How does your art intersect with your studies?
“I’ve been doing some illustration for The Oxford Scientist, which has brought me back to the whole science illustration genre – something that has been a very long-term interest of mine. The Ernst Haeckel illustrations had jellyfish and different taxa of animals, and they were just so nicely laid out. Yeah, that really got me into biology, that scientific illustration.”
“You do biology, I do chemistry. Art was the reason why I found it, especially the works of David Goodsell: watercolours of molecular interactions. He’s got loads of really, really cool, intricate watercolour illustrations about insular binding. I used to embroider biochemical pathways. It sounds really boring but when they come together, they’re very pretty. I have a bag with photosynthesis on it, and I’ve made a bag for friend with insulin and epinephrine signaling on it but in a circular pattern that I designed myself.”
“When I’m studying art history, I take particular interest in stuff that I feel like I resonate with or stuff that I enjoy actually doing myself.”
How does the process of making art yourself change the way you think about others’ art?
“I have a really large awareness when I see someone lino printing in a way that looks effortless, or in a way that looks so graceful, because I know how many prints you probably had to make to get it to look so good. It definitely gives you an awareness of the work behind it, which is a massive thing for me when it comes to art. I can tell this has had a lot of thought put into it throughout the whole process.”
“I have more of a tendency to deconstruct the processes behind the art I’m looking at when I have some experience with the medium that it’s made in. Often if I look at a painting, I start thinking about the layers that it was made in and how the whole process works. I don’t know how that changes my perception of the art itself, but it encourages me to look and think about it in a more deconstructed way.”
“I agree with what you just said about the materiality of the art. I feel like you understand it in a different way when you have actually made things with the same materials. But at the same time, I feel like it doesn’t change my perception of the art I look at too much. Art is so individual. It’s not like when I look at the piece of art, I’m thinking about how I could have done it. It’s more separate than that – you’re observing rather than actually part of it.”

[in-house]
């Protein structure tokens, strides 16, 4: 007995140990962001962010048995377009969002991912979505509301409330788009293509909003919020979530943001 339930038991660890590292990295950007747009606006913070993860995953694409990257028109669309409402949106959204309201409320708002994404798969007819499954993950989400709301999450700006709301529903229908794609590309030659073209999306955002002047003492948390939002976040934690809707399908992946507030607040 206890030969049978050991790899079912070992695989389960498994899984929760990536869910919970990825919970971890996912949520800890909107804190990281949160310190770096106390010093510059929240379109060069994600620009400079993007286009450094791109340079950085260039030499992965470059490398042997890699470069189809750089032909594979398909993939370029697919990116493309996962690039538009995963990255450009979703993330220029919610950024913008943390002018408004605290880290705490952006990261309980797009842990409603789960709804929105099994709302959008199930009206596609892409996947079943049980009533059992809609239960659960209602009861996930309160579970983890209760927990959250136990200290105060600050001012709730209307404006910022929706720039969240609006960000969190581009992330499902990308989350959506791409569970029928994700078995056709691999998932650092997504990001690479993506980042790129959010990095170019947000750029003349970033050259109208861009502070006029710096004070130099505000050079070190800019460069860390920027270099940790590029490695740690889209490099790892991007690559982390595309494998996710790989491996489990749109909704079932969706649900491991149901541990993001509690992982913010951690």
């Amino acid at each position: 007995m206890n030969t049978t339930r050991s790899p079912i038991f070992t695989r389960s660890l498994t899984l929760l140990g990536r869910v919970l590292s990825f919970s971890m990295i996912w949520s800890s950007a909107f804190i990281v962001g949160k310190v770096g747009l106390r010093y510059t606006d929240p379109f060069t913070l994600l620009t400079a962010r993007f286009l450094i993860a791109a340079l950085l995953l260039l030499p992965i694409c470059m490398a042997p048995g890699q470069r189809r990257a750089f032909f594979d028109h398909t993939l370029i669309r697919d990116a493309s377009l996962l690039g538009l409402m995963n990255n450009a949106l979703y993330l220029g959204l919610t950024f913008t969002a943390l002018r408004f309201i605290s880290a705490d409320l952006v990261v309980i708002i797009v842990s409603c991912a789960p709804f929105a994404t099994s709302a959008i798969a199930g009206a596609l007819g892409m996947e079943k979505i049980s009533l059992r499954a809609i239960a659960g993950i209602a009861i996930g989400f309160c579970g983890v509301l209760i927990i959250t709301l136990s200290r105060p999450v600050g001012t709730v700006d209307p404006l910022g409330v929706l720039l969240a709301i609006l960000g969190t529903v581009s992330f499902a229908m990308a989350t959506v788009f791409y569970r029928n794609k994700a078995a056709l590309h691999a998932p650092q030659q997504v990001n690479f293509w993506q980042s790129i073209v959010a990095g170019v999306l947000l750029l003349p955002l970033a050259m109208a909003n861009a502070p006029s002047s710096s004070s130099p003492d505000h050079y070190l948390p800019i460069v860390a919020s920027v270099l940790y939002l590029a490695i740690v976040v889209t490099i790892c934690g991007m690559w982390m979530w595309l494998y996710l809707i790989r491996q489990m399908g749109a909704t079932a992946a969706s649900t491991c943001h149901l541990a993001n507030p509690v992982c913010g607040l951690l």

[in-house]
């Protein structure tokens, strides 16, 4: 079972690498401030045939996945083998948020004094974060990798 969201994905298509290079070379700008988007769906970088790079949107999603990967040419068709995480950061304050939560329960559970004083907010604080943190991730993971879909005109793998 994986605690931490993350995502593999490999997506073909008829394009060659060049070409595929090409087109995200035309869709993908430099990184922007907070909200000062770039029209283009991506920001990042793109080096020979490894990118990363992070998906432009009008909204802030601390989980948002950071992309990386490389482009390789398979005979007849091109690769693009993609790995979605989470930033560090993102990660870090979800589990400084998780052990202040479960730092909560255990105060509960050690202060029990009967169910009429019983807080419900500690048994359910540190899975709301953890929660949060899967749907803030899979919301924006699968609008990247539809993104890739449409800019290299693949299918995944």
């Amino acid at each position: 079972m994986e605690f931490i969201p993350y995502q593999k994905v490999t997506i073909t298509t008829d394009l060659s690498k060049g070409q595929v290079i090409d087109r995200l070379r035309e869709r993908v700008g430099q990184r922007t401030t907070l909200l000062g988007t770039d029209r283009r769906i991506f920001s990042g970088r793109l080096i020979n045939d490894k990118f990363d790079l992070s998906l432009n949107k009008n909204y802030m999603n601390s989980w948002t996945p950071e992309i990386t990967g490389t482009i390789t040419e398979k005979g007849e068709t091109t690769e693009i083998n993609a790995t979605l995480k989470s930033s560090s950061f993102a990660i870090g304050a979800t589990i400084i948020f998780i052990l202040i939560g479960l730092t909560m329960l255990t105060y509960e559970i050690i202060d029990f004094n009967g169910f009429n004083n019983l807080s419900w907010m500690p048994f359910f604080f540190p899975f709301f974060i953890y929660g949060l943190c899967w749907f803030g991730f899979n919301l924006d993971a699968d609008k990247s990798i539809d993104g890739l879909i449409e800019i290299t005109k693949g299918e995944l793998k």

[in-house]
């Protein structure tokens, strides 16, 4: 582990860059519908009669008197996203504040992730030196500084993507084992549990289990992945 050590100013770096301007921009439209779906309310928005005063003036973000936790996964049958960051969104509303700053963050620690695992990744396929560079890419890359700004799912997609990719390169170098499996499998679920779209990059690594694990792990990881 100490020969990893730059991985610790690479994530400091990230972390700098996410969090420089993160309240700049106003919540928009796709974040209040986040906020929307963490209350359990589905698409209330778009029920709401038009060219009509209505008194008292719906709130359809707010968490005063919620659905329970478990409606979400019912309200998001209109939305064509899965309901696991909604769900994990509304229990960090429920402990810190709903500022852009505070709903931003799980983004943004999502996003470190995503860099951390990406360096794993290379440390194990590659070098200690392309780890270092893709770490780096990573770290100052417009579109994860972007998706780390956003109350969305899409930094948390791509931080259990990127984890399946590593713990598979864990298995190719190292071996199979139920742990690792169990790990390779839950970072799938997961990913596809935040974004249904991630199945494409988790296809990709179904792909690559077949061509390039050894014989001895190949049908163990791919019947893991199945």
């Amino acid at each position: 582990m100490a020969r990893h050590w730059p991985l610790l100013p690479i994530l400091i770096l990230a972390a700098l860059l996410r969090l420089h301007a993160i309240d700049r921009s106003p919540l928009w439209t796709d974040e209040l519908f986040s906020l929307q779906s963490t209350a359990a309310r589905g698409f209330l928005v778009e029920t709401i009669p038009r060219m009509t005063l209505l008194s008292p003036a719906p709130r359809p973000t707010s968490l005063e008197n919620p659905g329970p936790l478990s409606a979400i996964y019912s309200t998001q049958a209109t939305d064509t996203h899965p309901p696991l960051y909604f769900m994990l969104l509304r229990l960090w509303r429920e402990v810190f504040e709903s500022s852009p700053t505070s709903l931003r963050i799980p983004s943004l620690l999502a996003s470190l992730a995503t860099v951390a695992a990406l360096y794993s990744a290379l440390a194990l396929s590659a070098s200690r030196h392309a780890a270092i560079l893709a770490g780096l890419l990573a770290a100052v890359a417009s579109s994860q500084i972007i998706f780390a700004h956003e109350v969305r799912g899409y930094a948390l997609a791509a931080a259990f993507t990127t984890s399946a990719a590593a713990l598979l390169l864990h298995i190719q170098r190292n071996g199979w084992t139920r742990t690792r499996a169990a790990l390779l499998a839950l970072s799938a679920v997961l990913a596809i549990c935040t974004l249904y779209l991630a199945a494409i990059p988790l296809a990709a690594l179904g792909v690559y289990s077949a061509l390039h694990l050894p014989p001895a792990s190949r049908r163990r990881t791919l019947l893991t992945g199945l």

GROUP 3: Taya Neilson, Matthew Kurnia, Evelyn Homewood
What is interesting you at the moment artistically?
“I guess what my exhibition work is on is just observing. I’m really interested in urban cities, and the individual characters that you can see around you and that you might often miss, especially when it’s so busy, like in Oxford. Recently, I’ve moved away from graphics, and I’ve just been working more on just watercolours. I definitely would like to mix them more and experiment more with the media I use.”
“I’ve been really interested in old book illustrations, so that’s the direction in which I’ve been channeling my work. I’m mostly digital, but I’ve begun transitioning into more traditional media. At the moment, I love Aubrey Beardsley, Harry Clarke, who did the illustrations for Hans Christian Andersen’s Fairy Tales, and John Austin, who did a really stunning copy of Hamlet. As a History student, I’m really interested in historical art, so I enjoy reinvigorating older traditions, bringing them into digital media and seeing how they can apply to the present day. [Being in Oxford] has affected my art style massively, just because there’s a massive history of Pre-Raphaelite work and book illustrations here. And there’s the Weston Library, which has all these wonderful manuscripts. So that’s what influenced the way I approach art – less the architecture of the city, but the art that’s contained with it and that background.”
“Traditional art-wise, I’ve been doing a few studies from films. I was really interested in how you could mute emotions and performance into your subject matter. And studying films with subtle and great performances really helps. I’m also really interested in the mood, and how films can capture the mood well.”
Do you find that the art you do ends up mostly being just for itself? Or is there some broader purpose behind it? And is that purpose more of a personal one or a societal one?